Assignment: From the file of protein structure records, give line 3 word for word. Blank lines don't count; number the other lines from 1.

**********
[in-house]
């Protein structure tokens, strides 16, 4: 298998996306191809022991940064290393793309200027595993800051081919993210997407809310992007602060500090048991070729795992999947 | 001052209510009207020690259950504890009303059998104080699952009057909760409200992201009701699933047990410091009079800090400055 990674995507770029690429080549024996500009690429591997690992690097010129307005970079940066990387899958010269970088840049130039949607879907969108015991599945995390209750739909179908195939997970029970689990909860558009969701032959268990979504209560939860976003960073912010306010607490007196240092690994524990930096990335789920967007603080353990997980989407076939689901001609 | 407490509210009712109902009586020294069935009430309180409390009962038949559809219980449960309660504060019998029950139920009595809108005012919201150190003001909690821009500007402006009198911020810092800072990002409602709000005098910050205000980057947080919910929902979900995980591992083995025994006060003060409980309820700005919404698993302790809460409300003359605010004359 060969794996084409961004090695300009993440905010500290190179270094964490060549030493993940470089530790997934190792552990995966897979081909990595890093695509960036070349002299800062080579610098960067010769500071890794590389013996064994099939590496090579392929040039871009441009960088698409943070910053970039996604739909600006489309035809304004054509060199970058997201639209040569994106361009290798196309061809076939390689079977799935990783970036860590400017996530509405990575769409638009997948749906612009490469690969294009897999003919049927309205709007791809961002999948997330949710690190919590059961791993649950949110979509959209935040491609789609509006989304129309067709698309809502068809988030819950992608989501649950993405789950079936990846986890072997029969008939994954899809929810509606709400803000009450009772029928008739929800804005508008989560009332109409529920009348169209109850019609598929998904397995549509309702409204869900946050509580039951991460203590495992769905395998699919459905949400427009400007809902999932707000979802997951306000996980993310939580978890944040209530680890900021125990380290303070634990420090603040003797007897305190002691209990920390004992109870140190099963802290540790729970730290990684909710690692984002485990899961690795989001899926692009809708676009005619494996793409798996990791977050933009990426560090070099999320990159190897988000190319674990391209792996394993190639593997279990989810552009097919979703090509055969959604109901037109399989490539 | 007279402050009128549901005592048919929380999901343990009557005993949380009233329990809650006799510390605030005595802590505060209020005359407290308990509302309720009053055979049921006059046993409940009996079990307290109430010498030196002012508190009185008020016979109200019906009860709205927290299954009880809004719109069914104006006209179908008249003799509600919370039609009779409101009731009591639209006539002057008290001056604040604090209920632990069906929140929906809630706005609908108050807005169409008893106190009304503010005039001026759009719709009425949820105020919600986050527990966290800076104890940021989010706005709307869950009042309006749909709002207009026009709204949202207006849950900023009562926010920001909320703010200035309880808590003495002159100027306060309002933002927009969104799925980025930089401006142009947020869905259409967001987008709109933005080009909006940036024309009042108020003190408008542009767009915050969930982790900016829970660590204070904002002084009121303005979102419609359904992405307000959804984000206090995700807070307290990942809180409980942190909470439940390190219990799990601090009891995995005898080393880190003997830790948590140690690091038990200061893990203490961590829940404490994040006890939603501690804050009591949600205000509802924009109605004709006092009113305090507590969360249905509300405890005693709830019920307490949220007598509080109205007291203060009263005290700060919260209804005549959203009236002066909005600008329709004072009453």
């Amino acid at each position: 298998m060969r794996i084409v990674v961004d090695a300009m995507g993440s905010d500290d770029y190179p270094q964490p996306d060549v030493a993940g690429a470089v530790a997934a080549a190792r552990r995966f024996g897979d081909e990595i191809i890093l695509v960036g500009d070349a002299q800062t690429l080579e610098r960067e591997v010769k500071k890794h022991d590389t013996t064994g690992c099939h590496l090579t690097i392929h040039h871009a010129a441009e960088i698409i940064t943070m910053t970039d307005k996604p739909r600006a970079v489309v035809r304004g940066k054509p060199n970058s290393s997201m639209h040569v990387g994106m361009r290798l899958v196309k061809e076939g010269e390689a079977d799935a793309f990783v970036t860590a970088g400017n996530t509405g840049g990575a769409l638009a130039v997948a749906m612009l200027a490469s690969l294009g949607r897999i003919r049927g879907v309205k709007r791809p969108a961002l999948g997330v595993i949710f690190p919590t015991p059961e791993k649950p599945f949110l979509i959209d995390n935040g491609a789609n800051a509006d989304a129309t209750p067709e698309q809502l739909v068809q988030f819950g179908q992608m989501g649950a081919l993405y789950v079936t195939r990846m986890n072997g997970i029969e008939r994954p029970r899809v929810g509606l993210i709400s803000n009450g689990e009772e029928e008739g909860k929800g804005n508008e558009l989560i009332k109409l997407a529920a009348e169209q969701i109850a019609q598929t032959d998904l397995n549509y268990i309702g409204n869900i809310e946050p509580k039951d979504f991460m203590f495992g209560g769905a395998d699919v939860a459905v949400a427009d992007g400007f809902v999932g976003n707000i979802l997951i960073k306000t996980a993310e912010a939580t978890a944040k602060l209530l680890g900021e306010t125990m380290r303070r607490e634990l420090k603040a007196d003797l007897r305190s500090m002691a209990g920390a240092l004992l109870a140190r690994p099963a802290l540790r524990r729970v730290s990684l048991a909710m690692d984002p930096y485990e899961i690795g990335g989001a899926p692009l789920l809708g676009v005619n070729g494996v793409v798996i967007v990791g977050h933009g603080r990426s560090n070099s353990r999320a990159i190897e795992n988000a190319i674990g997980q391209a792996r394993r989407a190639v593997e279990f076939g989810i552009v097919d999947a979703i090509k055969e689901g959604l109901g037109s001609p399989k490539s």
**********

């Amino acid at each position: 298998m060969r794996i084409v990674v961004d090695a300009m995507g993440s905010d500290d770029y190179p270094q964490p996306d060549v030493a993940g690429a470089v530790a997934a080549a190792r552990r995966f024996g897979d081909e990595i191809i890093l695509v960036g500009d070349a002299q800062t690429l080579e610098r960067e591997v010769k500071k890794h022991d590389t013996t064994g690992c099939h590496l090579t690097i392929h040039h871009a010129a441009e960088i698409i940064t943070m910053t970039d307005k996604p739909r600006a970079v489309v035809r304004g940066k054509p060199n970058s290393s997201m639209h040569v990387g994106m361009r290798l899958v196309k061809e076939g010269e390689a079977d799935a793309f990783v970036t860590a970088g400017n996530t509405g840049g990575a769409l638009a130039v997948a749906m612009l200027a490469s690969l294009g949607r897999i003919r049927g879907v309205k709007r791809p969108a961002l999948g997330v595993i949710f690190p919590t015991p059961e791993k649950p599945f949110l979509i959209d995390n935040g491609a789609n800051a509006d989304a129309t209750p067709e698309q809502l739909v068809q988030f819950g179908q992608m989501g649950a081919l993405y789950v079936t195939r990846m986890n072997g997970i029969e008939r994954p029970r899809v929810g509606l993210i709400s803000n009450g689990e009772e029928e008739g909860k929800g804005n508008e558009l989560i009332k109409l997407a529920a009348e169209q969701i109850a019609q598929t032959d998904l397995n549509y268990i309702g409204n869900i809310e946050p509580k039951d979504f991460m203590f495992g209560g769905a395998d699919v939860a459905v949400a427009d992007g400007f809902v999932g976003n707000i979802l997951i960073k306000t996980a993310e912010a939580t978890a944040k602060l209530l680890g900021e306010t125990m380290r303070r607490e634990l420090k603040a007196d003797l007897r305190s500090m002691a209990g920390a240092l004992l109870a140190r690994p099963a802290l540790r524990r729970v730290s990684l048991a909710m690692d984002p930096y485990e899961i690795g990335g989001a899926p692009l789920l809708g676009v005619n070729g494996v793409v798996i967007v990791g977050h933009g603080r990426s560090n070099s353990r999320a990159i190897e795992n988000a190319i674990g997980q391209a792996r394993r989407a190639v593997e279990f076939g989810i552009v097919d999947a979703i090509k055969e689901g959604l109901g037109s001609p399989k490539s």